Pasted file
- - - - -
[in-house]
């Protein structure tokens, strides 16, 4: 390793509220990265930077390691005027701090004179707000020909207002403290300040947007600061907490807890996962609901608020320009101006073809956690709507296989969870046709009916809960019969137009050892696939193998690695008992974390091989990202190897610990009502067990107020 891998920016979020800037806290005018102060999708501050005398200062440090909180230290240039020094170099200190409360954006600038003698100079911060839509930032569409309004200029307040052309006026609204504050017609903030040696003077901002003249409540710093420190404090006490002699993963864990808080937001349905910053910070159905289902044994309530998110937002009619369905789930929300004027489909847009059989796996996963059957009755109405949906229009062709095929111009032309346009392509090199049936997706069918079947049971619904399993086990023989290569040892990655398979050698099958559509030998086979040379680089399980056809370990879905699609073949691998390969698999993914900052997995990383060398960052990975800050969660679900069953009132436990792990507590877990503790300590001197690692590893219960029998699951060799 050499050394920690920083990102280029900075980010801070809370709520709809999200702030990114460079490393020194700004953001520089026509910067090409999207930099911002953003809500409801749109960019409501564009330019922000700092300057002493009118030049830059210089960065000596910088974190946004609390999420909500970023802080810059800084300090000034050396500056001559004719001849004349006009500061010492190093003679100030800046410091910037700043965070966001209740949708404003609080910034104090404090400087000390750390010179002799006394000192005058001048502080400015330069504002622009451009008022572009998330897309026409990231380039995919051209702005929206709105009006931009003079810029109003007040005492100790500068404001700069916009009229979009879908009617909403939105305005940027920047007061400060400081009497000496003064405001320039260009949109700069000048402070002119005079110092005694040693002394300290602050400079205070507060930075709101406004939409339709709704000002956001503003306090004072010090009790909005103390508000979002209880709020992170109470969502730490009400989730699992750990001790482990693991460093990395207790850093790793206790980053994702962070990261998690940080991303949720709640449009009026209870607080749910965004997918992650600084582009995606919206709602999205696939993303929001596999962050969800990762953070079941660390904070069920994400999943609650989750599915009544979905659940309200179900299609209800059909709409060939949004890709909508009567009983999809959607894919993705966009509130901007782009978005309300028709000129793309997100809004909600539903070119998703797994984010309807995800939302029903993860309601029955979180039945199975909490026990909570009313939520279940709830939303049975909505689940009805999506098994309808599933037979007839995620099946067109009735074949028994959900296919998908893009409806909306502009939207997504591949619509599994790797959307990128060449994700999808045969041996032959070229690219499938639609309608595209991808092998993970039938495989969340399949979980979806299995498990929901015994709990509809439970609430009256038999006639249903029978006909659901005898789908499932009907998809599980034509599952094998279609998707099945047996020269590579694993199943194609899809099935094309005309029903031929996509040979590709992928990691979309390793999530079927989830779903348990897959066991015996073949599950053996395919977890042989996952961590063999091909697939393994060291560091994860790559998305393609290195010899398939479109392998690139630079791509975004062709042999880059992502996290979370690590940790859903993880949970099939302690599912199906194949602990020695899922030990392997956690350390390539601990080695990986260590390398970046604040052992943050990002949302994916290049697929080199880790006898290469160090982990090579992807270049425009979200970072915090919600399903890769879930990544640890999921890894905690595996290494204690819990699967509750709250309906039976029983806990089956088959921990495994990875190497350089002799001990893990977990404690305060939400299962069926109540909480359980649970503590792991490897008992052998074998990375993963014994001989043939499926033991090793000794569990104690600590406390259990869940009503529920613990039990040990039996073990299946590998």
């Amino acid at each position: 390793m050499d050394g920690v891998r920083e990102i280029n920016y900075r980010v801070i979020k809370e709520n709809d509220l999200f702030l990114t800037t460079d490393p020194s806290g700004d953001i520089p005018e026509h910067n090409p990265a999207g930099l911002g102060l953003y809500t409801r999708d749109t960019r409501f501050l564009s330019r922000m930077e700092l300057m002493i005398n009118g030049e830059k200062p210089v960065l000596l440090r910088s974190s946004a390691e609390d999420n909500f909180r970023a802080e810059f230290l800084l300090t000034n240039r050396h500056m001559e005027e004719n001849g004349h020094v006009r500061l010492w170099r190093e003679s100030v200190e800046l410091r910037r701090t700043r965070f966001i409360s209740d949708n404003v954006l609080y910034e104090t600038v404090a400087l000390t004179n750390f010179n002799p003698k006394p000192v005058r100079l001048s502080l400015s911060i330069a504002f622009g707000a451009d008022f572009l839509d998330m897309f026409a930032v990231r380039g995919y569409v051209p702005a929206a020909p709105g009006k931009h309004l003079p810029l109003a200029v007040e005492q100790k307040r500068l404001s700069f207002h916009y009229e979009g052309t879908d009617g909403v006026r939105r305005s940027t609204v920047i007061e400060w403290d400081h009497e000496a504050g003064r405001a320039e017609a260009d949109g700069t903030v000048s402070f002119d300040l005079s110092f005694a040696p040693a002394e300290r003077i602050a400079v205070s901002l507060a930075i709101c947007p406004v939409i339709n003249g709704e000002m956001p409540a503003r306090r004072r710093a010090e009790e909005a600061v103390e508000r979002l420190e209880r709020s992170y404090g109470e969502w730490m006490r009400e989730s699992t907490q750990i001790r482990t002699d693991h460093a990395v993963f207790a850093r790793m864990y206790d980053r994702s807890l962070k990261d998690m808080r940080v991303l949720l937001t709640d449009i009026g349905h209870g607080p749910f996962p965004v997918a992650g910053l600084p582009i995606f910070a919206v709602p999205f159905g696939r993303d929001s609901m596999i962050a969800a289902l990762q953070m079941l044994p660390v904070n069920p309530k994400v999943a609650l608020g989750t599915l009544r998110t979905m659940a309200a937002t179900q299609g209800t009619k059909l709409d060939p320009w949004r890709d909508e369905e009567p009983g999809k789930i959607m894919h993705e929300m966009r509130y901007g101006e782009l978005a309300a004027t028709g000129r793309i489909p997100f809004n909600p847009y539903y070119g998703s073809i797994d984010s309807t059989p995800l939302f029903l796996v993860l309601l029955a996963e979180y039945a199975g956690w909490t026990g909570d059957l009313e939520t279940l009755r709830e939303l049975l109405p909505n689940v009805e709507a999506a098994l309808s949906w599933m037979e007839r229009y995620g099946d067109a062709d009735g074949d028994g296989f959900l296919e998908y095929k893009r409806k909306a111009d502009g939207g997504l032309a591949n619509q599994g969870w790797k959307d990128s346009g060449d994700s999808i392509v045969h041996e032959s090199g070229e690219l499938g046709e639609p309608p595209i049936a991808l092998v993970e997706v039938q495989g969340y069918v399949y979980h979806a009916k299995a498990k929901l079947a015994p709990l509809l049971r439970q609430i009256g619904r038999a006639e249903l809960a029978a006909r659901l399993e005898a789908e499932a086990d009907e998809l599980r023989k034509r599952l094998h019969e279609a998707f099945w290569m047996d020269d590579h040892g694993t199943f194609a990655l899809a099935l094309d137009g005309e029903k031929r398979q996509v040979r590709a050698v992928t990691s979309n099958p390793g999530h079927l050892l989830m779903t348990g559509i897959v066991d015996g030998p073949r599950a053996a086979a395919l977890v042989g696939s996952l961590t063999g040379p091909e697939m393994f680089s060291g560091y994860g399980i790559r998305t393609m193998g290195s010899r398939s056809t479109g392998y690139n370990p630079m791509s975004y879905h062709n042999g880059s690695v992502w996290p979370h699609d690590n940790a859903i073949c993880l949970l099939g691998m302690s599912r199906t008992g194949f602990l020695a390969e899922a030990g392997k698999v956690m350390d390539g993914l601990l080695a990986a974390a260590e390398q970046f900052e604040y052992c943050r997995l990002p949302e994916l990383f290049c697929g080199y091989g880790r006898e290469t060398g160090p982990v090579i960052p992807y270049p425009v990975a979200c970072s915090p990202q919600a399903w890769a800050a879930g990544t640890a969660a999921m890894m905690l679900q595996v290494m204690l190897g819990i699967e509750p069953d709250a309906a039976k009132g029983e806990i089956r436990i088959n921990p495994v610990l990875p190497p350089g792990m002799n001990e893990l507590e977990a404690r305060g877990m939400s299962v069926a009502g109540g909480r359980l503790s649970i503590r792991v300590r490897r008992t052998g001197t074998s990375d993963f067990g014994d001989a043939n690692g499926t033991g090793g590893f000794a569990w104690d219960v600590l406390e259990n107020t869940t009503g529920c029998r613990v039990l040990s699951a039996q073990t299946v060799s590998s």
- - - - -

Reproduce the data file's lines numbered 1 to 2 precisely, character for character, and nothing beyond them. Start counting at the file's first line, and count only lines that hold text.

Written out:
[in-house]
């Protein structure tokens, strides 16, 4: 390793509220990265930077390691005027701090004179707000020909207002403290300040947007600061907490807890996962609901608020320009101006073809956690709507296989969870046709009916809960019969137009050892696939193998690695008992974390091989990202190897610990009502067990107020 891998920016979020800037806290005018102060999708501050005398200062440090909180230290240039020094170099200190409360954006600038003698100079911060839509930032569409309004200029307040052309006026609204504050017609903030040696003077901002003249409540710093420190404090006490002699993963864990808080937001349905910053910070159905289902044994309530998110937002009619369905789930929300004027489909847009059989796996996963059957009755109405949906229009062709095929111009032309346009392509090199049936997706069918079947049971619904399993086990023989290569040892990655398979050698099958559509030998086979040379680089399980056809370990879905699609073949691998390969698999993914900052997995990383060398960052990975800050969660679900069953009132436990792990507590877990503790300590001197690692590893219960029998699951060799 050499050394920690920083990102280029900075980010801070809370709520709809999200702030990114460079490393020194700004953001520089026509910067090409999207930099911002953003809500409801749109960019409501564009330019922000700092300057002493009118030049830059210089960065000596910088974190946004609390999420909500970023802080810059800084300090000034050396500056001559004719001849004349006009500061010492190093003679100030800046410091910037700043965070966001209740949708404003609080910034104090404090400087000390750390010179002799006394000192005058001048502080400015330069504002622009451009008022572009998330897309026409990231380039995919051209702005929206709105009006931009003079810029109003007040005492100790500068404001700069916009009229979009879908009617909403939105305005940027920047007061400060400081009497000496003064405001320039260009949109700069000048402070002119005079110092005694040693002394300290602050400079205070507060930075709101406004939409339709709704000002956001503003306090004072010090009790909005103390508000979002209880709020992170109470969502730490009400989730699992750990001790482990693991460093990395207790850093790793206790980053994702962070990261998690940080991303949720709640449009009026209870607080749910965004997918992650600084582009995606919206709602999205696939993303929001596999962050969800990762953070079941660390904070069920994400999943609650989750599915009544979905659940309200179900299609209800059909709409060939949004890709909508009567009983999809959607894919993705966009509130901007782009978005309300028709000129793309997100809004909600539903070119998703797994984010309807995800939302029903993860309601029955979180039945199975909490026990909570009313939520279940709830939303049975909505689940009805999506098994309808599933037979007839995620099946067109009735074949028994959900296919998908893009409806909306502009939207997504591949619509599994790797959307990128060449994700999808045969041996032959070229690219499938639609309608595209991808092998993970039938495989969340399949979980979806299995498990929901015994709990509809439970609430009256038999006639249903029978006909659901005898789908499932009907998809599980034509599952094998279609998707099945047996020269590579694993199943194609899809099935094309005309029903031929996509040979590709992928990691979309390793999530079927989830779903348990897959066991015996073949599950053996395919977890042989996952961590063999091909697939393994060291560091994860790559998305393609290195010899398939479109392998690139630079791509975004062709042999880059992502996290979370690590940790859903993880949970099939302690599912199906194949602990020695899922030990392997956690350390390539601990080695990986260590390398970046604040052992943050990002949302994916290049697929080199880790006898290469160090982990090579992807270049425009979200970072915090919600399903890769879930990544640890999921890894905690595996290494204690819990699967509750709250309906039976029983806990089956088959921990495994990875190497350089002799001990893990977990404690305060939400299962069926109540909480359980649970503590792991490897008992052998074998990375993963014994001989043939499926033991090793000794569990104690600590406390259990869940009503529920613990039990040990039996073990299946590998």